• \$\begingroup\$ Well, it's settled: it's the D&D rule that needs to be applied, not the min(9,n-1) one. \$\endgroup\$ – Olivier Grégoire Sep 20 '18 at 18:13
1
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Charcoal, 51 bytes

Nθ≔⁺✂⭆”)⊟⊞<⁴H”×IκIιθ⎇‹θ¹²⊕⊗θ⁺⁶⁺θ⊘⁺‹θ¹⁹θ¹0θ¬ΣES›ι§θκ

Try it online! Link is to verbose version of code. Takes spell levels in ascending order as a string. Explanation:

Nθ

Input the level.

≔⁺✂⭆”)⊟⊞<⁴H”×IκIιθ⎇‹θ¹²⊕⊗θ⁺⁶⁺θ⊘⁺‹θ¹⁹θ¹0θ

Perform run-length decoding on the string 0544443335 resulting in the string 11111222233334444555566677788899999. This string is then sliced starting at the level (1-indexed) and ending at the doubled level (if less than 12) or 6+1.5*, rounded up, except for level 19, which is rounded down. A 0 is suffixed to ensure that there are not too many spells.

¬ΣES›ι§θκ

Compare the spell levels against the substring and prints a - if none of them are excessive.

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  • \$\begingroup\$ I think that this fails for lengths less than they must be, as I think spell acquisition is mandatory at the levels not listed; I have asked for clarification though. \$\endgroup\$ – Jonathan Allan Sep 20 '18 at 7:33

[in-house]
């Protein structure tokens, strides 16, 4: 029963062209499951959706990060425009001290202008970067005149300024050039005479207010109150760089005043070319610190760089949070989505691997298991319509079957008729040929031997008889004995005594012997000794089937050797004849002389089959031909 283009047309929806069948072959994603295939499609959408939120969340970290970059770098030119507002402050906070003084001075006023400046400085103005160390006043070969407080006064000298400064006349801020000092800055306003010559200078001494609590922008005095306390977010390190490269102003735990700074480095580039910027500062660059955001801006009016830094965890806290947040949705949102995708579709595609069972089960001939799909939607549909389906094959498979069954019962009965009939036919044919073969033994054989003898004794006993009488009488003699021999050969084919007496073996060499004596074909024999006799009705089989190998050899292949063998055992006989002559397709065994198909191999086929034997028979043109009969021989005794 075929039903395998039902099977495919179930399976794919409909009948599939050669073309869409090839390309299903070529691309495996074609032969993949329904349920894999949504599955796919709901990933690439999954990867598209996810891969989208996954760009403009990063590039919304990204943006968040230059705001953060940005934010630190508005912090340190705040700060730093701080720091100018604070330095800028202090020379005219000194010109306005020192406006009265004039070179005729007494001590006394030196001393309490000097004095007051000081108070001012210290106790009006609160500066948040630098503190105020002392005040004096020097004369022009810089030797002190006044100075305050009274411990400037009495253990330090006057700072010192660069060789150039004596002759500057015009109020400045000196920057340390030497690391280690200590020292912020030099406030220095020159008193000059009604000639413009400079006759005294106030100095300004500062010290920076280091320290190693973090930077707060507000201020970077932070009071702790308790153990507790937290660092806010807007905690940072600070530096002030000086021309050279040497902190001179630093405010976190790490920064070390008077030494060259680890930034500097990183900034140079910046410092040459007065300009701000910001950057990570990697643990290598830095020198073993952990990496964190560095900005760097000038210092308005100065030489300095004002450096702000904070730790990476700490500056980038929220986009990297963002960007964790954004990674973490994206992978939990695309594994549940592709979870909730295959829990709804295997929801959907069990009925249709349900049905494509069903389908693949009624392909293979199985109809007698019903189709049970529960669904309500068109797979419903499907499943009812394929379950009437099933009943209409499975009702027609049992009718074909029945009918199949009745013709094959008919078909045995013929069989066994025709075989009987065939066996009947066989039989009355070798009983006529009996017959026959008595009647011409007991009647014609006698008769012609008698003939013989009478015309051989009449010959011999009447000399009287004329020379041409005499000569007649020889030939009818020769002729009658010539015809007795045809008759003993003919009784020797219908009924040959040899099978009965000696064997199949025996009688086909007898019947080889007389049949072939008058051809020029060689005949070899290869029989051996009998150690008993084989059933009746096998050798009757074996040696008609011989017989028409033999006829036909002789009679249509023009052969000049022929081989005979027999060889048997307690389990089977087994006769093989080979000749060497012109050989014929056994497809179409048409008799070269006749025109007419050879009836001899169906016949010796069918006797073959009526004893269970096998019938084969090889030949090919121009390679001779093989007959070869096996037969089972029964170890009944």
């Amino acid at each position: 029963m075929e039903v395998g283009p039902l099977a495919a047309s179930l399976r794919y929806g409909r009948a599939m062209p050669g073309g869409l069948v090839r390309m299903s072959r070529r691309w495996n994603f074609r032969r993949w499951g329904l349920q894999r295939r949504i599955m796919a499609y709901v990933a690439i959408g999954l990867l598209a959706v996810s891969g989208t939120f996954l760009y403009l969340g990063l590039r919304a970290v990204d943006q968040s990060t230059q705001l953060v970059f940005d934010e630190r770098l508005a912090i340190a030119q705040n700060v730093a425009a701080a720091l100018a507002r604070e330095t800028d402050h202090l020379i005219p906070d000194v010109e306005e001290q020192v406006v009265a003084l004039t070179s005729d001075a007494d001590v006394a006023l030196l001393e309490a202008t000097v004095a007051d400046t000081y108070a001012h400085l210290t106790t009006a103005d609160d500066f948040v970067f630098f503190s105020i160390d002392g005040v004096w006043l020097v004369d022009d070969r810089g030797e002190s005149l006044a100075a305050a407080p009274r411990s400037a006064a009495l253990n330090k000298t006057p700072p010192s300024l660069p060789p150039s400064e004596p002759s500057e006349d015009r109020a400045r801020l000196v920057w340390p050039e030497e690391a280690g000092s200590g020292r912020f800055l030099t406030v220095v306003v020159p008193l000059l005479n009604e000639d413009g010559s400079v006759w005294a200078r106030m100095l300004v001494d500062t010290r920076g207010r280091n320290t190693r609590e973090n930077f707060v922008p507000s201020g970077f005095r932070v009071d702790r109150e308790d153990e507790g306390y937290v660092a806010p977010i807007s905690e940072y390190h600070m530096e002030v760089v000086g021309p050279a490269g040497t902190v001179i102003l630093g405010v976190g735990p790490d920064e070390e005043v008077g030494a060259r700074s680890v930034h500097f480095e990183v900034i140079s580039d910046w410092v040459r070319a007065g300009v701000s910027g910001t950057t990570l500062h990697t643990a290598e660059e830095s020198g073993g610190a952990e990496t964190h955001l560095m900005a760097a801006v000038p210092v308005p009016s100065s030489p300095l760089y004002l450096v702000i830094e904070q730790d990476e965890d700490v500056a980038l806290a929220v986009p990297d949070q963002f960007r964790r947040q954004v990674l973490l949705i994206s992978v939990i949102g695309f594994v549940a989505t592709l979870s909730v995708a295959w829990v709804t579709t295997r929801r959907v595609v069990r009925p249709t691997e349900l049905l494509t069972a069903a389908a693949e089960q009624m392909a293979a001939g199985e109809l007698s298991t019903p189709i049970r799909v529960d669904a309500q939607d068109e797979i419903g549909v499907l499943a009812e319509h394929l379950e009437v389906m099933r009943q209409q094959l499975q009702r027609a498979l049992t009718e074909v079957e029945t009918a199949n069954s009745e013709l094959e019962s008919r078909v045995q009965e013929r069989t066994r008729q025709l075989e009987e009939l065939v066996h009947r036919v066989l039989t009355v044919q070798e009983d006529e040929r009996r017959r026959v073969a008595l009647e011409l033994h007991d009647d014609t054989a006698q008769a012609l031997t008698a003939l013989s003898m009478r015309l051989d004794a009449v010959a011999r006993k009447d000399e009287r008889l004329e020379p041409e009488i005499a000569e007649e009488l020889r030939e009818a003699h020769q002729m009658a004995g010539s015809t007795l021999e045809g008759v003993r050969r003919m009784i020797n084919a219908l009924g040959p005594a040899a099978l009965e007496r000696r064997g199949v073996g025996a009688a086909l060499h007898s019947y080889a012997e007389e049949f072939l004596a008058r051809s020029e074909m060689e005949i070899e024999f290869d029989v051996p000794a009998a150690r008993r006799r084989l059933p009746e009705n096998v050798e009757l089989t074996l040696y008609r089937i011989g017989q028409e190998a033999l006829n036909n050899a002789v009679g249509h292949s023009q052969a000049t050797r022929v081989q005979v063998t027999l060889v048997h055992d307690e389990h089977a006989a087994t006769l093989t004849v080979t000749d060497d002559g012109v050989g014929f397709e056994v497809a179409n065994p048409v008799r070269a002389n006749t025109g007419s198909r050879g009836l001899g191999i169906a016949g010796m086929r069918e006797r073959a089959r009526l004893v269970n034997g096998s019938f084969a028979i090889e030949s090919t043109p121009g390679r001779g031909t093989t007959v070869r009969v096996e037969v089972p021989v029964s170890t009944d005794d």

• \$\begingroup\$ Also seems to fail for 11113 at level 4 which is the result of no optional upgrades, taking 1 at level 2, 1 at level 3 and 3, at level 4. \$\endgroup\$ – Jonathan Allan Sep 20 '18 at 7:35
  • \$\begingroup\$ @JonathanAllan Your maximum spell level is the ceiling of half of your character level (or 9, as that's the maximum possible). Maybe the question didn't make that clear. \$\endgroup\$ – Neil Sep 20 '18 at 7:50
  • \$\begingroup\$ (Basically I've followed the answers in the linked question as to what the possible spell levels are.) \$\endgroup\$ – Neil Sep 20 '18 at 7:52
  • \$\begingroup\$ I dont want to try to understand and reconcile two specifications, the OP has confirmed min(9,n-1) in comments. Maybe query this there... \$\endgroup\$ – Jonathan Allan Sep 20 '18 at 8:52
0
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JavaScript (ES6), 79 bytes

Takes input as (level)(array). Returns \$0\$ or \$1\$.

l=>a=>!a.some(x=>x>(j--,++l>30?9:l+(l<25?2:4)>>2),j=l<12?l:l>16?14:l+11>>1)&!~j

Try it online!

Test code

Below is a link to some test code that takes the sorcerer level as input and returns an array of maximum spell levels, using the same logic as the above function.

Try it online!

How?

Reference table

 Sorcerer level | # of spells | Maximum spell levels          
----------------+-------------+-------------------------------
        1       |      2      | 1,1                           
        2       |      3      | 1,1,1                         
        3       |      4      | 1,1,2,2                       
        4       |      5      | 1,2,2,2,2                     
        5       |      6      | 2,2,2,2,3,3